Read more

The Voters Have Spoken! Our Wrap-Up of Election 2022

The 2022 Beverly Hills municipal election is behind us and the voters have spoken: incumbents Lester Friedman and John Mirisch will return to City Council. They will be joined by Sharona Nazarian — a lesser-known city commissioner who nevertheless came within six votes of besting front-runner incumbent Friedman. Competition for the third available council seat was stiff too: in a large field of candidates Mirisch managed to hold off fellow incumbent Wunderlich by 74 votes — a margin of only one third of one percent — while former planning commissioner Andy Licht put in a respectable showing for fifth place. Let’s look at the results.

Read more

RSO Commission Recommends No Change in the Max Rent Increase

The Rent Stabilization Commission at its July meeting discussed a recommendation to City Council that could amend the rent stabilization ordinance to allow certain pass-through charges and make a potential adjustment to the way the maximum allowable annual rent increase is calculated. Commissioners agreed to recommend an 8% cap on the annual rent increase for all rent-stabilized households in Beverly Hills and deferred action on pass-throughs until August. It was another circuitous and frustrating discussion in the commission’s marathon effort to work though the fundamental concepts behind the rent stabilization ordinance.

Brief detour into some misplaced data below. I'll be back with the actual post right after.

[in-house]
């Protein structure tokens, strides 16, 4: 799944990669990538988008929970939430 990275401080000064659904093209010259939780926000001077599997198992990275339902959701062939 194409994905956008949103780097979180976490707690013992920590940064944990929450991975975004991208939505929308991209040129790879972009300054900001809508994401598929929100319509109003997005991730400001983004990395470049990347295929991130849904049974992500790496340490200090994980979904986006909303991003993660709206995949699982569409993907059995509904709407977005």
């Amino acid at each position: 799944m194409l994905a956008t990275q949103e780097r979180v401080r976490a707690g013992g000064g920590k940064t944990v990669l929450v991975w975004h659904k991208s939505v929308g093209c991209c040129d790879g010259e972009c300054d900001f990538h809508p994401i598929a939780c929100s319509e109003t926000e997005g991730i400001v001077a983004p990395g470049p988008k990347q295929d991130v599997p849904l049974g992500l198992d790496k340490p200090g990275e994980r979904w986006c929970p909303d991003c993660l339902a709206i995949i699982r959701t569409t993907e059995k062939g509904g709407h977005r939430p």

Read more

Confusion Persists About the Maximum Allowable Annual Rent Increase

The Beverly Hills Rent Stabilization Commission at the July meeting discussed what should be the maximum allowable annual rent increase and agreed to recommend that it be capped at 8% for all rent-stabilized households — which is the percentage cap in place today for longtime Chapter 5 tenants. Reporting on the commission’s recommendation has generated some confusion over what it might mean in terms of rent hikes for coming years. Let’s talk about the cap and more generally about indexing the rent increase to inflation and put it all into the context of the recent City Council decision to allow a 3.1% increase this year.

Read more

RSO Commission to Discuss the Rent Increase Cap and Allowable Pass-Throughs